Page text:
Information in this release will be made available to sensory impaired individuals upon request. Voice phone: (202) 691-5200; Federal Relay Service: (800) 877-8339.

Table 1. Employees on nonfarm payrolls by industry supersector, United States and Houston metropolitan area, not seasonally adjusted (numbers in thousands)
Area and Industry Oct.
2017
Aug.
2018
Sep.
2018
Oct.
2018(p)
Oct. 2017 to
Oct. 2018(p)
Net change Percent change

United States

Total nonfarm

148,203 149,406 149,738 150,753 2,550 1.7

Mining and logging

700 763 759 764 64 9.1

Construction

7,182 7,529 7,474 7,500 318 4.4

Manufacturing

12,509 12,823 12,791 12,800 291 2.3

Trade, transportation, and utilities

27,604 27,797 27,715 27,910 306 1.1

Information

2,784 2,787 2,753 2,776 -8 -0.3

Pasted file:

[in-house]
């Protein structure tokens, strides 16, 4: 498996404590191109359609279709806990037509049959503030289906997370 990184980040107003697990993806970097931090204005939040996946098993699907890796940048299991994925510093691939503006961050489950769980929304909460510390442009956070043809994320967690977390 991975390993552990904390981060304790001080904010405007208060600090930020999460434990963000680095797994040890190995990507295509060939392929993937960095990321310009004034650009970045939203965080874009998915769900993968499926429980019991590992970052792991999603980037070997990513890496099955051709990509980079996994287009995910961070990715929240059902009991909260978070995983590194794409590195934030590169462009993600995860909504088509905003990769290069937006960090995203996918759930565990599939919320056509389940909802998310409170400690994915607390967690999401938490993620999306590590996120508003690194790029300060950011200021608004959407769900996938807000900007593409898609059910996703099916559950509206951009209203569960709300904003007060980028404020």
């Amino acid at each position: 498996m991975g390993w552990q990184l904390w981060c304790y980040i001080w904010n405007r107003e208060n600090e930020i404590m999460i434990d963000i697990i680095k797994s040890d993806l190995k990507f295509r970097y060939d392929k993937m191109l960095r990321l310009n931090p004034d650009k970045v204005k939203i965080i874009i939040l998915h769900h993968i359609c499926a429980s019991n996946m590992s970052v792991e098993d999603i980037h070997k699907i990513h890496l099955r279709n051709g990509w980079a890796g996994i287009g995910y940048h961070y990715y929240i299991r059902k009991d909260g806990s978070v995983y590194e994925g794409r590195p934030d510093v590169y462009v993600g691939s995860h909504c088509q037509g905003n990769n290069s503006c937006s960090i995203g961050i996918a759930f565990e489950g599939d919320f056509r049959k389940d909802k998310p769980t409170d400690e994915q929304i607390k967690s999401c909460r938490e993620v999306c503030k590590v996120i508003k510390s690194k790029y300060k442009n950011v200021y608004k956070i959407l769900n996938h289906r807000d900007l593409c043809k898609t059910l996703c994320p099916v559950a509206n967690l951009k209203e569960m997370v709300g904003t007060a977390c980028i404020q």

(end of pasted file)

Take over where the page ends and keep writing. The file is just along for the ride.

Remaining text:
Financial activities

8,499 8,654 8,606 8,616 117 1.4

Professional and business services

20,815 21,217 21,185 21,352 537 2.6

Education and health services

23,515 23,430 23,691 24,018 503 2.1

Leisure and hospitality

16,100 17,076 16,530 16,360 260 1.6

Other services

5,808 5,910 5,864 5,886 78 1.3

Government

22,687 21,420 22,370 22,771 84 0.4

Houston-The Woodlands-Sugar Land, TX Metropolitan Statistical Area

Total nonfarm

3,041.0 3,122.1 3,135.2 3,158.8 117.8 3.9

Mining and logging

77.1 80.7 80.4 81.6 4.5 5.8

Construction

220.2 243.9 243.7 245.8 25.6 11.6

Manufacturing

216.7 231.2 232.6 232.8 16.1 7.4

Trade, transportation, and utilities

619.9 634.5 629.8 635.9 16.0 2.6

Information

31.2 31.1 30.8 31.0 -0.2 -0.6

Financial activities

160.4 164.3 164.6 165.2 4.8 3.0